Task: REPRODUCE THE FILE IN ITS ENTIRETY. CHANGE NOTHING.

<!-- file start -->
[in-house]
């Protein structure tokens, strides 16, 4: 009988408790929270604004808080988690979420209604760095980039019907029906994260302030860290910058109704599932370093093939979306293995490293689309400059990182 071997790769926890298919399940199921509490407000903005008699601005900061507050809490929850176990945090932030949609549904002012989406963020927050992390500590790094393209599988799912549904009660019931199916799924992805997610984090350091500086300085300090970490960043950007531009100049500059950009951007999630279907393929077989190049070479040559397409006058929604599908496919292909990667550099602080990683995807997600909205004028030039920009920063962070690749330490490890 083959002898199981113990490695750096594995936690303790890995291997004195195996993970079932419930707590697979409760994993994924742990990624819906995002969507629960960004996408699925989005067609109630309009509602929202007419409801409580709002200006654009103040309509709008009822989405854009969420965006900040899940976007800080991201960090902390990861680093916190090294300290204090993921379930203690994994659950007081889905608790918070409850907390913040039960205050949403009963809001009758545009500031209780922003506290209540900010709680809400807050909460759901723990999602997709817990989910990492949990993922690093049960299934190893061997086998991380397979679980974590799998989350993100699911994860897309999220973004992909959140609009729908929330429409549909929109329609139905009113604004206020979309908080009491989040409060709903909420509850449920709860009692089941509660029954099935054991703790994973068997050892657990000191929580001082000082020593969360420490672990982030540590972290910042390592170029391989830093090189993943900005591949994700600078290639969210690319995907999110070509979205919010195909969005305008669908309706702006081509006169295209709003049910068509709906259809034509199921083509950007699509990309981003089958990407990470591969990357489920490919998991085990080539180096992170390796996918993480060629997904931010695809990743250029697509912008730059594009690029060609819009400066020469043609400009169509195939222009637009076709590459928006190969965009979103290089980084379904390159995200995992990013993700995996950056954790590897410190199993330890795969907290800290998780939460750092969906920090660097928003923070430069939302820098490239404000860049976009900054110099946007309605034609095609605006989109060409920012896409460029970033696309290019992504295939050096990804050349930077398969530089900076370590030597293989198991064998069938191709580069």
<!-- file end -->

[in-house]
């Protein structure tokens, strides 16, 4: 009988408790929270604004808080988690979420209604760095980039019907029906994260302030860290910058109704599932370093093939979306293995490293689309400059990182 071997790769926890298919399940199921509490407000903005008699601005900061507050809490929850176990945090932030949609549904002012989406963020927050992390500590790094393209599988799912549904009660019931199916799924992805997610984090350091500086300085300090970490960043950007531009100049500059950009951007999630279907393929077989190049070479040559397409006058929604599908496919292909990667550099602080990683995807997600909205004028030039920009920063962070690749330490490890 083959002898199981113990490695750096594995936690303790890995291997004195195996993970079932419930707590697979409760994993994924742990990624819906995002969507629960960004996408699925989005067609109630309009509602929202007419409801409580709002200006654009103040309509709008009822989405854009969420965006900040899940976007800080991201960090902390990861680093916190090294300290204090993921379930203690994994659950007081889905608790918070409850907390913040039960205050949403009963809001009758545009500031209780922003506290209540900010709680809400807050909460759901723990999602997709817990989910990492949990993922690093049960299934190893061997086998991380397979679980974590799998989350993100699911994860897309999220973004992909959140609009729908929330429409549909929109329609139905009113604004206020979309908080009491989040409060709903909420509850449920709860009692089941509660029954099935054991703790994973068997050892657990000191929580001082000082020593969360420490672990982030540590972290910042390592170029391989830093090189993943900005591949994700600078290639969210690319995907999110070509979205919010195909969005305008669908309706702006081509006169295209709003049910068509709906259809034509199921083509950007699509990309981003089958990407990470591969990357489920490919998991085990080539180096992170390796996918993480060629997904931010695809990743250029697509912008730059594009690029060609819009400066020469043609400009169509195939222009637009076709590459928006190969965009979103290089980084379904390159995200995992990013993700995996950056954790590897410190199993330890795969907290800290998780939460750092969906920090660097928003923070430069939302820098490239404000860049976009900054110099946007309605034609095609605006989109060409920012896409460029970033696309290019992504295939050096990804050349930077398969530089900076370590030597293989198991064998069938191709580069």